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Research Spending & Results

Award Detail

Awardee:KENT STATE UNIVERSITY
Doing Business As Name:Kent State University
PD/PI:
  • John T Dunlosky
  • (330) 672-2207
  • jdunlosk@kent.edu
Co-PD(s)/co-PI(s):
  • Katherine A Rawson
Award Date:12/06/2019
Estimated Total Award Amount: $ 552,145
Funds Obligated to Date: $ 552,145
  • FY 2020=$552,145
Start Date:12/01/2019
End Date:11/30/2022
Transaction Type:Grant
Agency:NSF
Awarding Agency Code:4900
Funding Agency Code:4900
CFDA Number:47.076
Primary Program Source:040106 NSF Education & Human Resource
Award Title or Description:Enhancing Durable and Efficient Student Learning in Undergraduate Gateway STEM Courses
Federal Award ID Number:1914499
DUNS ID:041071101
Parent DUNS ID:041071101
Program:IUSE
Program Officer:
  • Andrea Johnson
  • (703) 292-5164
  • andjohns@nsf.gov

Awardee Location

Street:OFFICE OF THE COMPTROLLER
City:KENT
State:OH
ZIP:44242-0001
County:Kent
Country:US
Awardee Cong. District:13

Primary Place of Performance

Organization Name:Kent State University
Street:800 E. Summit St.
City:Kent
State:OH
ZIP:44242-0001
County:Kent
Country:US
Cong. District:13

Abstract at Time of Award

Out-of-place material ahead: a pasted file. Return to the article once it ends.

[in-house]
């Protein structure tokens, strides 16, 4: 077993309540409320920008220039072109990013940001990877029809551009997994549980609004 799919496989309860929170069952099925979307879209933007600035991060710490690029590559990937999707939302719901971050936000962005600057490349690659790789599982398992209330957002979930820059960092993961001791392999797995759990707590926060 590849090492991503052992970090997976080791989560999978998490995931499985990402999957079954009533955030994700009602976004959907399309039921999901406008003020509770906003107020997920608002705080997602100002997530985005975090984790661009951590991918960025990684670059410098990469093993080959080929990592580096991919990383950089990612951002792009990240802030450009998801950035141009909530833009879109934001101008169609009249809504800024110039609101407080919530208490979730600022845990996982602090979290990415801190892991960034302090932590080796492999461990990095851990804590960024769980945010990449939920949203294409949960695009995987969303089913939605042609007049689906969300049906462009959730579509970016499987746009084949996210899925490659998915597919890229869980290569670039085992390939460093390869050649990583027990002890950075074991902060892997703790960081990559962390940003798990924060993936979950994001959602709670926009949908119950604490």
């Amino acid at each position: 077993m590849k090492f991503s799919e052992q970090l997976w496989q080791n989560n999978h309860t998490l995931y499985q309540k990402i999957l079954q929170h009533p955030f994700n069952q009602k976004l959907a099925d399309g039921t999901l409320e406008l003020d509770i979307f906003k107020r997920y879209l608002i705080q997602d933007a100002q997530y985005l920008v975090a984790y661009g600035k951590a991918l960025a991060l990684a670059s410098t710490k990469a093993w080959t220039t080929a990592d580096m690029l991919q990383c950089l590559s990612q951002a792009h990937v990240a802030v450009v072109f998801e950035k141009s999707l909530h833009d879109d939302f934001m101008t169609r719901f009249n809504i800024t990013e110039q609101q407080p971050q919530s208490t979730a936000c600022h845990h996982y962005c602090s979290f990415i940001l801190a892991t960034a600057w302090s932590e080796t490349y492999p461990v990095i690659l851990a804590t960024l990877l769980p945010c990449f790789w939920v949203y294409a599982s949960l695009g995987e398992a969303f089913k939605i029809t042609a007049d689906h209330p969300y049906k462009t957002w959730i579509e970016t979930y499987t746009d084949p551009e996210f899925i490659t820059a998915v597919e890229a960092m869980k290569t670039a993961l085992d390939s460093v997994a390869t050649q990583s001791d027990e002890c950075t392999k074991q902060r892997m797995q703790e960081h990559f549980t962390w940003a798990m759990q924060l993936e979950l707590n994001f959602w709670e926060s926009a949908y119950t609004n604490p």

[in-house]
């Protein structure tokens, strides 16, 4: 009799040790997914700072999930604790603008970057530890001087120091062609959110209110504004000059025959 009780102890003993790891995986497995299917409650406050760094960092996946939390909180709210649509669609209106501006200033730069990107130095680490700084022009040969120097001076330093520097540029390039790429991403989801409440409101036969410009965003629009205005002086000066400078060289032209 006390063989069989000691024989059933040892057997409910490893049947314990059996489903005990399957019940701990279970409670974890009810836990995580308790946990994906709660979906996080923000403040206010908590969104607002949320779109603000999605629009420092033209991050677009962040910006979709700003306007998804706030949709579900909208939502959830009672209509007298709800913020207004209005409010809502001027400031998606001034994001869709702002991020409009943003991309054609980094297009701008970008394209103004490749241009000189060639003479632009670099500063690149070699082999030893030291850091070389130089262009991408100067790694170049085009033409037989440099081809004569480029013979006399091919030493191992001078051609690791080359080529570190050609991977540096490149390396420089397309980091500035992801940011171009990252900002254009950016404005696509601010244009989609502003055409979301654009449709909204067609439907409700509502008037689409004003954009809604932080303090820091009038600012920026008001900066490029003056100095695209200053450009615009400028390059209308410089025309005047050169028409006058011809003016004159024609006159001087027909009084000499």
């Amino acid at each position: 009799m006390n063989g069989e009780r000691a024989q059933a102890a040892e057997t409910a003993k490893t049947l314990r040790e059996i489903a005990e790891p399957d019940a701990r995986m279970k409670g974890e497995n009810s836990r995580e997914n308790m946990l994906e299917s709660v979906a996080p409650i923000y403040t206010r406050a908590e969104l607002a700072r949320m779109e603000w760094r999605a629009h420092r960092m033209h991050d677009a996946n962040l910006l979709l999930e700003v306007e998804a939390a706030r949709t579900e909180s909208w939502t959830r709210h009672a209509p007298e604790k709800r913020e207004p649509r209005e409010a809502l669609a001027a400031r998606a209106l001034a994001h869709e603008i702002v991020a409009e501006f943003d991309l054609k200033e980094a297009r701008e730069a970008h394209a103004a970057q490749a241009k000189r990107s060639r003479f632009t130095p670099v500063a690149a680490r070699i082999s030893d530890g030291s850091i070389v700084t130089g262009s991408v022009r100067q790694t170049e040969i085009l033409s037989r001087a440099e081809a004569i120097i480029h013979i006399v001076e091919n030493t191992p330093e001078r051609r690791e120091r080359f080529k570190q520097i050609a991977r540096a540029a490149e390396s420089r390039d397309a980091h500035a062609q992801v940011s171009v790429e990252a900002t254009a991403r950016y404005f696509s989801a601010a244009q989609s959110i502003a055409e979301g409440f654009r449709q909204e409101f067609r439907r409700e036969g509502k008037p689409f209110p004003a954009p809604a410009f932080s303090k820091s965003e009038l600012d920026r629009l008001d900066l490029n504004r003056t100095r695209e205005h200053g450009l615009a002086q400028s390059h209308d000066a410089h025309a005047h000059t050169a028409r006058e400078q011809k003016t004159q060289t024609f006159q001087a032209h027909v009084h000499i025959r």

This project aims to serve the national interest by applying learning research to help undergraduate students learn and remember foundational scientific concepts. In STEM disciplines, students must be able to remember and use what they learned in introductory courses months after those courses have ended. This durability of knowledge enables students to build a cumulative knowledge base as they move from introductory classes to more advanced coursework. Accordingly, instructors in introductory STEM courses face a major problem: how can they help their students learn key concepts so that they remember and can use this knowledge in the future? The problem is even more overwhelming when one considers the amount of information that STEM students are expected to learn. If students are to learn and remember all the important content, they must use their study time as efficiently as possible. To help instructors and students meet these challenges, this Development and Implementation (Level I) proposal (Engaged Student Learning Track) will evaluate a web-based learning tool. This tool applies research about how people make long-term memories and will be used by students in gateway courses in chemistry, biology, and physics. At intervals, the tool will quiz students about foundational concepts and provide feedback on their performance. The project expects that, by providing multiple opportunities to remember, review, and relearn foundational concepts, the tool will improve the efficiency and durability of students' learning. This review-feedback method is based on simple, but powerful learning tasks. As a result, it could be used for a broad range of content across many STEM courses. Thus, this project has the potential to enhance student success in many STEM disciplines. The specific objectives of this project are to experimentally evaluate: 1) the efficacy of using a Retrieval-Monitoring-Feedback (RMF) method to improve student achievement on high-stakes exams in gateway STEM courses; 2) the degree to which the RMF method enhances performance on distal outcomes; and 3) the degree to which a refresher session using the RMF method enhances course exam performance in advanced courses in the subsequent semester. Fundamental concepts in biology, chemistry, and physics will be identified, and the web-based tool will prompt students to study the course concepts twice a week. During each study session, the web-based tool will prompt students to retrieve the targeted concepts and will provide feedback that allows students to accurately score their responses and to relearn the correct answers. Students will continue being quizzed until they can correctly retrieve the meaning of each concept, and then they will repeat this procedure to review or relearn the same concepts in subsequent sessions. Based on laboratory studies of learning, it is known that such successive relearning can produce durable learning of science concepts. Thus, a major benefit of the project to society is that it will evaluate its efficacy for boosting students' achievement outside of the laboratory, specifically in the real-world context of undergraduate science courses in biology, chemistry, and physics. This project is supported by the NSF Improving Undergraduate STEM Education Program: Education and Human Resources, which supports research and development projects to improve the effectiveness of STEM education for all students. Through the Engaged Student Learning track, the program supports the creation, exploration, and implementation of promising practices and tools. This award reflects NSF's statutory mission and has been deemed worthy of support through evaluation using the Foundation's intellectual merit and broader impacts review criteria.

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